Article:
$dbSelect=$db->prepare("select aField from aTable where username = :username")
$dbSelect->execute(array('username' => $username));

Replace aField and aTable with standard str_replace or sth similar.

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In PHP.NET Examples they has colons. But no matter what my code doesn't work:(php.net/manual/ru/pdostatement.execute.php –  Zamony Feb 17 '13 at 18:03
@Zamony: right, didn't know that... –  michi Feb 17 '13 at 18:06
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The table name must be contained inside the query when you 'prepare' it, it cannot be added dynamically as the rest of the arguments. Therefore you have to use a combination of two strategies to finalize your query:

$stmnt=sprintf('select %1$s from %2$s where username=:username',
               $val, $this->table_name);
if (FALSE===($query=$this->db->prepare($stmnt)))
    exit('Buggy statement: '.$stmnt);

Unfortunately this also means you have to take care that $this->table_name is escaped correctly!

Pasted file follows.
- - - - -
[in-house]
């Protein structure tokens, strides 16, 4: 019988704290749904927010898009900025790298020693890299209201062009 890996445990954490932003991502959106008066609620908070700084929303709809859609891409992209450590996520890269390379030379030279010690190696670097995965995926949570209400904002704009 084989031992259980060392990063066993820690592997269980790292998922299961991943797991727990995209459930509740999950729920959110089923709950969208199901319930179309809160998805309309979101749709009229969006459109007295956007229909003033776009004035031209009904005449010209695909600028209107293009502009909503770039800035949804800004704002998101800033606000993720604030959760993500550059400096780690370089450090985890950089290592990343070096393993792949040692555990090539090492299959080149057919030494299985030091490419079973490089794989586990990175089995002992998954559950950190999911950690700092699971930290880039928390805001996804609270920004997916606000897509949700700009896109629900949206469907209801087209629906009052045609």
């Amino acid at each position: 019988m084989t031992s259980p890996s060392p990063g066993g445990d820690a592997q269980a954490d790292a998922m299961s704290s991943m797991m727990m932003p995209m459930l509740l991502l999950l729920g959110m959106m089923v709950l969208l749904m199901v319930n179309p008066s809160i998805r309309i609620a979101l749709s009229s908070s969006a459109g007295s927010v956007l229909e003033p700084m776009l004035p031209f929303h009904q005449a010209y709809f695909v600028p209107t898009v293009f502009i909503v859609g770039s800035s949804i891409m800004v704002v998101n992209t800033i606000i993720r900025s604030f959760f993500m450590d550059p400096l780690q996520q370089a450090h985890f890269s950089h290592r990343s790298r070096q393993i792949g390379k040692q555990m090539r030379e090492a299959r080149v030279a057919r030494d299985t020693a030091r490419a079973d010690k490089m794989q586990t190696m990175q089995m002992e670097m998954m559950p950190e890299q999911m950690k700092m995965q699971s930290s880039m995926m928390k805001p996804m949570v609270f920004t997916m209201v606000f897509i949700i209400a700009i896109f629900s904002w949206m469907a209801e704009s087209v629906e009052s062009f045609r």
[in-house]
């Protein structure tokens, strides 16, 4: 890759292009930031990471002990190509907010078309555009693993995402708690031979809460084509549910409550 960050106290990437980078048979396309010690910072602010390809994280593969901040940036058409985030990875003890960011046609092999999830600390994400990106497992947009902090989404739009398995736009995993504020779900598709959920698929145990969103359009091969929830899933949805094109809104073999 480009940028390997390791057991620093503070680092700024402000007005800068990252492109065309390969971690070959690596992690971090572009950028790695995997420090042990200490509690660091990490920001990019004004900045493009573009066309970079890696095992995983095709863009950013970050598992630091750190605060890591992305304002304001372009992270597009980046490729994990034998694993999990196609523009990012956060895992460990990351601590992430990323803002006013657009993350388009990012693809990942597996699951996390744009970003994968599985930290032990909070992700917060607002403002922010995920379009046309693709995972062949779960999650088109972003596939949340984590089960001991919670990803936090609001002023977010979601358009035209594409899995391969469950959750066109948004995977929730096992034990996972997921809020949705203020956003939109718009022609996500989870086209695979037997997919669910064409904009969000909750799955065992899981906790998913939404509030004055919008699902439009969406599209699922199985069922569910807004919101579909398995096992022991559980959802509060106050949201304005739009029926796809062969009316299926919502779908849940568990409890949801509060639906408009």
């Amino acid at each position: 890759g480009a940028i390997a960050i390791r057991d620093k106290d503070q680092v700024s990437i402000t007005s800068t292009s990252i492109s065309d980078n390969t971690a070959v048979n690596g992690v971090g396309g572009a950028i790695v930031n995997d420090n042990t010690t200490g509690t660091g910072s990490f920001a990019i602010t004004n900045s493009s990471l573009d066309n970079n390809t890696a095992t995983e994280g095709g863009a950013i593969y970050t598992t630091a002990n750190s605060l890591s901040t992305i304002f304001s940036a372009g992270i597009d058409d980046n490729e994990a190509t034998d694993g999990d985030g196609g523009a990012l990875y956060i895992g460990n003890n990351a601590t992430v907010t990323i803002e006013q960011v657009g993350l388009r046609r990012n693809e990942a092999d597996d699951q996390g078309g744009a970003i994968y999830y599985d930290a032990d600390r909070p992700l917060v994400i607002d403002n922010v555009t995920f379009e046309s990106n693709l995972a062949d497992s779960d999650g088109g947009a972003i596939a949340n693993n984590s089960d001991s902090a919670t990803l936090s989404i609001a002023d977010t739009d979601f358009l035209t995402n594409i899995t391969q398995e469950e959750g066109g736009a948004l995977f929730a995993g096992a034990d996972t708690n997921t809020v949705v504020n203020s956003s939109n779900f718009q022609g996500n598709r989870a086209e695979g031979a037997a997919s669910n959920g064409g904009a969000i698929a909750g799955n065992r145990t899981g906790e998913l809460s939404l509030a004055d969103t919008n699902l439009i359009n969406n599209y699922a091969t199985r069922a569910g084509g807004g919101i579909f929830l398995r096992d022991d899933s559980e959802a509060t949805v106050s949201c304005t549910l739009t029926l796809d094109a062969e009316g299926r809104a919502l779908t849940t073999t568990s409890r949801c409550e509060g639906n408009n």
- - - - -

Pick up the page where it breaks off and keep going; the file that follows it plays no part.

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Thank you for your answer! But when I apply fetch() method for result of code from above, I receive:Call to a member function fetch() on a non-object. May be I do something wrong... –  Zamony Feb 17 '13 at 17:52
OK, that means that the object $query has not been created. You should indeed check that before using the object. I added that check to the answer. Not sure what it is, maybe $this->table_name does not hold a valid table name? –  arkascha Feb 17 '13 at 18:02
Some error occurred:Parse error: syntax error, unexpected '$query' –  Zamony Feb 17 '13 at 18:10
Ok ok, I forgot a ;. I DO apologize! But one question: you really could not see that yourself? Or do you always copy and paste everything someone shows to you and give up frustrated without even trying to understand what it is you copy? –  arkascha Feb 17 '13 at 18:12
:) I just hurry. "Buggy statement" is not satisfied... –  Zamony Feb 17 '13 at 18:16